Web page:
Let’s say you have a credit card with an APR of 15% and a daily balance of AED 5,000 over a particular month. The bank considers 365 days in the year, so the interest amount you incur today is - 

(15%/365)*AED 5,000 = AED 2.05 

So your interest amount for that particular day is AED 2.05

Since most credit cards have a grace period, you can pay the balances in full during the period and avoid interest charges. 

In the case of unsecured loans and mortgages, you don’t have such grace periods, so you need to pay the APR. 

The Downside of Annual Percentage Rates 

Annual Percentage Rates can be an effective way to calculate the interest. However, they aren’t always accurate. The calculation works better for the long tenure loans, but when it comes to shorter repayment tenures, the fees and costs are too thin. 

The APR does not give an accurate value when the charges and interest rates vary over time. For instance, APR doesn’t work accurately in the case of adjustable-rate mortgages since the interest rate varies over the period. Even though the APR considers the interest rate caps, the calculation assumes a constant interest rate, and it gravely understates the loan cost if the mortgage interest rate increases. 

Additionally, the APRs for mortgage loans may not take into account charges such as application fees, life insurance, appraisals and notary charges, making it difficult to compare similar products from different banks. 

To get a precise comparison, the borrower needs to take into consideration various inclusive and exclusive fees for different loan issuers and calculate the APR manually using the declared interest rate and other costs.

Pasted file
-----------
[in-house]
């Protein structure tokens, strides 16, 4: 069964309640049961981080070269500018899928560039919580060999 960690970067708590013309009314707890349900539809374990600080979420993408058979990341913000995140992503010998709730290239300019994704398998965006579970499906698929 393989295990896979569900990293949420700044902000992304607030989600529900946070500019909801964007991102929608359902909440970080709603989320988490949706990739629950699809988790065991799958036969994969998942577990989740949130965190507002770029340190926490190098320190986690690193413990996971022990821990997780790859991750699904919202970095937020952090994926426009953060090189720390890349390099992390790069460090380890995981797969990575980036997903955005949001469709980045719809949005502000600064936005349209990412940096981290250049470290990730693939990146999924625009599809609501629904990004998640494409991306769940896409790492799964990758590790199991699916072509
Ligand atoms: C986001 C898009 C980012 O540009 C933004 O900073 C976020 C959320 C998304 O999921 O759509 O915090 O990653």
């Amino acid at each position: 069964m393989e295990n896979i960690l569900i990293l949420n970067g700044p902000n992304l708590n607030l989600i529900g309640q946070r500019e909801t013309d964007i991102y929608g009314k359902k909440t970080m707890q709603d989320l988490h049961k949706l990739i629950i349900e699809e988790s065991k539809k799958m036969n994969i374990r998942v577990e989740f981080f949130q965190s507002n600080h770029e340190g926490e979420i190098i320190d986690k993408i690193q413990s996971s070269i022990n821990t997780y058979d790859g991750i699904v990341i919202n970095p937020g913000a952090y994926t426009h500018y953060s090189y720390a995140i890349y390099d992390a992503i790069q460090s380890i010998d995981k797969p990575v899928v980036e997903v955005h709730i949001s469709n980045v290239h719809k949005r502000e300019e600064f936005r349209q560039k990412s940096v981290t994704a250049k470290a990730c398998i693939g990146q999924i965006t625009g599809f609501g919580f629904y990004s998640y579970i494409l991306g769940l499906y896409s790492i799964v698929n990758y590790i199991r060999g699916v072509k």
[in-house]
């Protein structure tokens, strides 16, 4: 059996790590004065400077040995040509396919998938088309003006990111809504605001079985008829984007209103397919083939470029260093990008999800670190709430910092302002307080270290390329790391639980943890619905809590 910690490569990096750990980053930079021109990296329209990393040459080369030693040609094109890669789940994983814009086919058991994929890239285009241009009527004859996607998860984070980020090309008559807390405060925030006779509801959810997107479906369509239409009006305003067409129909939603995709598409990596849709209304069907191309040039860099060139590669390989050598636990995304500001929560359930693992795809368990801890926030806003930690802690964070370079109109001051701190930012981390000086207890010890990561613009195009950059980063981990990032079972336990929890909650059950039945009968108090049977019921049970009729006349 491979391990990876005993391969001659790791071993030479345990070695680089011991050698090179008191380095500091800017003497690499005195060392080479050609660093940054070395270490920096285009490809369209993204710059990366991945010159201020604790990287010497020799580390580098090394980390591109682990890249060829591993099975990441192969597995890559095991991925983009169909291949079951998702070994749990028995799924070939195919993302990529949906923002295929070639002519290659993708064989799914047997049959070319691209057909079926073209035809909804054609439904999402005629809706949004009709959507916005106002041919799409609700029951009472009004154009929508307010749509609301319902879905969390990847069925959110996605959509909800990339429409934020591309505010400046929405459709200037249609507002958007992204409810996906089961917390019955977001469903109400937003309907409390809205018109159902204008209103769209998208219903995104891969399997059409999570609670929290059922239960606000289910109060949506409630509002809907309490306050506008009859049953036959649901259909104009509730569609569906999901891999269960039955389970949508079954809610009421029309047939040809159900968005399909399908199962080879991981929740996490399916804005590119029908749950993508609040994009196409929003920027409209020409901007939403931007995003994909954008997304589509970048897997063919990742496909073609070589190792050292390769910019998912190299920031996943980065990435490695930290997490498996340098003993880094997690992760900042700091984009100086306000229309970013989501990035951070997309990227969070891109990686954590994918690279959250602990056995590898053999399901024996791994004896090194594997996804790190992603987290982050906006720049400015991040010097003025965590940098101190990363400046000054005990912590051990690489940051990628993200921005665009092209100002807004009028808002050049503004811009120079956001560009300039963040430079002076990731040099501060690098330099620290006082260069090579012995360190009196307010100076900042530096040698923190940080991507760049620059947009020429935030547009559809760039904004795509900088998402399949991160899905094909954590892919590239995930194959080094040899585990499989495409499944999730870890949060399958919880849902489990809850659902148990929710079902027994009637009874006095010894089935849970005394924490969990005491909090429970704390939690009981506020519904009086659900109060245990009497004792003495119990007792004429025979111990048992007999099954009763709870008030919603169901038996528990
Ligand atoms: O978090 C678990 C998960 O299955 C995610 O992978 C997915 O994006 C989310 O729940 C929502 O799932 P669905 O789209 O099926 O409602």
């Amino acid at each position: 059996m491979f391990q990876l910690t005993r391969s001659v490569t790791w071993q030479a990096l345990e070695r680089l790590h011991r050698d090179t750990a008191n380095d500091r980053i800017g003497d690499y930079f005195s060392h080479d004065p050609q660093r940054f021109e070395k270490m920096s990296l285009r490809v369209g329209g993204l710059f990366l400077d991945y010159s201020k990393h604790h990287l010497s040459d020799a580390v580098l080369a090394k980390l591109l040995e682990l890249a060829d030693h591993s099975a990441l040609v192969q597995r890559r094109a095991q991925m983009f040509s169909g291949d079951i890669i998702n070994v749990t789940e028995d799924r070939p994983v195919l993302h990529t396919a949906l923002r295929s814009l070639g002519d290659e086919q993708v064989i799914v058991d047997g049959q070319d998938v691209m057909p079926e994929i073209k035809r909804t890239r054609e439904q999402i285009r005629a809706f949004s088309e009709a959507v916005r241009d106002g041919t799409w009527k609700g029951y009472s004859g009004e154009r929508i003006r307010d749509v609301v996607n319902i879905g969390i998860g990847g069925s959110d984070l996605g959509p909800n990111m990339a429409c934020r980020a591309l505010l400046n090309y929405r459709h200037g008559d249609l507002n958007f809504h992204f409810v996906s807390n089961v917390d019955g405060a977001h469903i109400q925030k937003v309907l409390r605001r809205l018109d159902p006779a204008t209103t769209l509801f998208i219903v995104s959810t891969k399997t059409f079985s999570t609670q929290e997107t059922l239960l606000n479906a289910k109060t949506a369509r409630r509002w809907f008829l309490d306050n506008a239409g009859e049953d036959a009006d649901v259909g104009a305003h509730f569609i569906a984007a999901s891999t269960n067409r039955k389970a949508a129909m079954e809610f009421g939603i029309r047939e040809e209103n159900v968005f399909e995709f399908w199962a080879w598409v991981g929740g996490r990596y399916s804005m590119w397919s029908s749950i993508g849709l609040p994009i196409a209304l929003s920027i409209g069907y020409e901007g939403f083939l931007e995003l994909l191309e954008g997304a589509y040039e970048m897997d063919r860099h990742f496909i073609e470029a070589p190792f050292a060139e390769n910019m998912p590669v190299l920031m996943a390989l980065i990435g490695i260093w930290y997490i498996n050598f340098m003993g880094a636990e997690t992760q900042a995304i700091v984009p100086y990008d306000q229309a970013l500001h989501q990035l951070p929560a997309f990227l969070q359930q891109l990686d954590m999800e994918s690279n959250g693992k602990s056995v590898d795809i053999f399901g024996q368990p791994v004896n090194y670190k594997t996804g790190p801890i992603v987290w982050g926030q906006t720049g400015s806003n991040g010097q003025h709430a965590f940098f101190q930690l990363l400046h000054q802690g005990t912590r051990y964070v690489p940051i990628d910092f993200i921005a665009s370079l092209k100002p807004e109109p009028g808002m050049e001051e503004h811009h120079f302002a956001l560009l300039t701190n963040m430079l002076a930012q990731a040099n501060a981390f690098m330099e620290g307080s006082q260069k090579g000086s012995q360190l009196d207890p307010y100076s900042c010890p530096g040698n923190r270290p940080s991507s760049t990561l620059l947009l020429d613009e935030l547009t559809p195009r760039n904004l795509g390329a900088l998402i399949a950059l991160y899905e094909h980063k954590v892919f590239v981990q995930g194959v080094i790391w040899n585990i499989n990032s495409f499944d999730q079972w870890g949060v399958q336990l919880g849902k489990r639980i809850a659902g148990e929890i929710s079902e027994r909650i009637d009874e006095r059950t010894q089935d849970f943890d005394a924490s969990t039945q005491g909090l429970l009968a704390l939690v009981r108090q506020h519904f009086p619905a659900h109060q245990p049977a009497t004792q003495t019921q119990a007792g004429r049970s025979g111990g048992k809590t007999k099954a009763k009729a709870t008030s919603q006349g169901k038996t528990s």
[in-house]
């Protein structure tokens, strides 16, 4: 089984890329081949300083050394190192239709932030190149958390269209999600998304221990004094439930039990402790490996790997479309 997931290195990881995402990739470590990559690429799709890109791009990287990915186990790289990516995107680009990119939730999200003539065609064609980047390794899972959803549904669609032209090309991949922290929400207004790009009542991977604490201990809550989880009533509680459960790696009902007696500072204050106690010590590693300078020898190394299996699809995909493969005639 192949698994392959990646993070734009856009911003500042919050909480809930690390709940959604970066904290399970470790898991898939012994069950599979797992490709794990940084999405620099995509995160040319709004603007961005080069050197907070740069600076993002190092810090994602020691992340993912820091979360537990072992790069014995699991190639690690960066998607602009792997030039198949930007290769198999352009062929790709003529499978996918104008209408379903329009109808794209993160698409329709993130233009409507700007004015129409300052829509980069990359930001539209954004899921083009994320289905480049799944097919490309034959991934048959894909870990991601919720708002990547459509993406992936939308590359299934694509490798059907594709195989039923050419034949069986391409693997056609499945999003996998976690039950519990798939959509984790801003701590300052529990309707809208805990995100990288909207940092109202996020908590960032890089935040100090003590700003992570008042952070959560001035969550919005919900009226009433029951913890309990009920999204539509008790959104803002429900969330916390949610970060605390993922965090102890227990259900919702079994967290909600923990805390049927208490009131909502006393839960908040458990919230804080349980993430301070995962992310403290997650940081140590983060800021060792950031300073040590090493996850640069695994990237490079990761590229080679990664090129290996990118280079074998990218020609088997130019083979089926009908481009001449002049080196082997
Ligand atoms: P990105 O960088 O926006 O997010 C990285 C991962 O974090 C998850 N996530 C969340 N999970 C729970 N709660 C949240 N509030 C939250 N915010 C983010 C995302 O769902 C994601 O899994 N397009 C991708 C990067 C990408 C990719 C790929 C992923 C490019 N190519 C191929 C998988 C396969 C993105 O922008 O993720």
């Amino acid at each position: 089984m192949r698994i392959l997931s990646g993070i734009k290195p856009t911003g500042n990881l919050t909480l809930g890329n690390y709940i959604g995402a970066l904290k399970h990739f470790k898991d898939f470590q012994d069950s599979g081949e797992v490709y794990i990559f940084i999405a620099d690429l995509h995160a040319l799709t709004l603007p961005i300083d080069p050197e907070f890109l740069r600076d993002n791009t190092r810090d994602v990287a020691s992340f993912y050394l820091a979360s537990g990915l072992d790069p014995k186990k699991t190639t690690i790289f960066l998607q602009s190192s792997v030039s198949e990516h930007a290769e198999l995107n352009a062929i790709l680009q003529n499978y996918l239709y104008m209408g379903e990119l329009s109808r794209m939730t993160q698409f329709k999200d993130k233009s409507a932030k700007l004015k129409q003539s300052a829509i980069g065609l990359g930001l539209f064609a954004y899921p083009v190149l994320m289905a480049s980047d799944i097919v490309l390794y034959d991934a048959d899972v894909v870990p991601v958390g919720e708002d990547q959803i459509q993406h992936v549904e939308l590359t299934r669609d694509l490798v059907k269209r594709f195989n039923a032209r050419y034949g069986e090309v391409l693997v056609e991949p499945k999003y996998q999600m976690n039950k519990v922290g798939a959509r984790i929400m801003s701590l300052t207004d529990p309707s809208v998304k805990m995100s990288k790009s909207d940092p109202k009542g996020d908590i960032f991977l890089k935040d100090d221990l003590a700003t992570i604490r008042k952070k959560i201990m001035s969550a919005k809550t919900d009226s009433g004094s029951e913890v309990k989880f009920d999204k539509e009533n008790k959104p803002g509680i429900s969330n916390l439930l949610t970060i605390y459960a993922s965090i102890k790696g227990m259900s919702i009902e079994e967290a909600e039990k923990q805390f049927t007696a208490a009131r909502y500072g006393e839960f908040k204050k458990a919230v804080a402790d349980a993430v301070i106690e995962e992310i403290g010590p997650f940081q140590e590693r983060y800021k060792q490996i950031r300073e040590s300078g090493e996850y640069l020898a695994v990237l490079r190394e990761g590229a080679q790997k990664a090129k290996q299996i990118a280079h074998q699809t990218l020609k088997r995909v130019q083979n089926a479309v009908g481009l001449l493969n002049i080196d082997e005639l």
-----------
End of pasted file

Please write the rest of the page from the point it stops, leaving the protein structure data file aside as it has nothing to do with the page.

What is considered a decent annual percentage rate? 

Several factors influence the annual percentage rate. A decent APR depends on the lender’s interest rates, the credit score of the borrower, and the UAE Central Bank’s prime rates. With low prime rates and issuer’s interest rates, you get lesser APR and eventually a lower loan cost. 

Despite a low APR looking attractive, you should verify whether they are introductory rates or fixed rates until the tenure. Usually, the low APRs are available to individuals with very high credit scores.

Types of Annual Percentage Rates 

Credit cards or other credit products may have more than one APR depending on their use. Following are the various types of annual percentage rates - 

  • Purchase Rates - The rates apply on various purchases such as online shopping, retail spending, bill payments, etc. 
  • Introductory Rates - These rates are low and generally given to new customers. The rates are temporary, and after the expiration, the APR increases over time. 
  • Balance Transfers Rates - The banks apply balance transfer rates when you transfer outstanding balances from one credit card to another. Initially, you get low promotional rates and they increase gradually. Additionally, you might also have to pay processing fees for balance transfers. 
  • Penalties - Penalties generally arise due to late payments and your rates shoot up due to this. However, you can bring your charges down with on-time future payments.
  • Cash Advances Rates - These rates apply when you withdraw cash from an ATM using your credit card. The cash advance rates are high and you may also need to pay additional charges for cash withdrawals. 

The Bottom Line

Annual percentage rates (APR) are crucial in determining the precise interest amount you need to pay in a year. The APR depends on the prime rates and the issuer’s interest rate and they help significantly in comparing similar loans or other credit products from different banks. The lenders and banks usually advertise the nominal rates, so the borrower needs to verify the annual percentage rate to know his actual loan cost.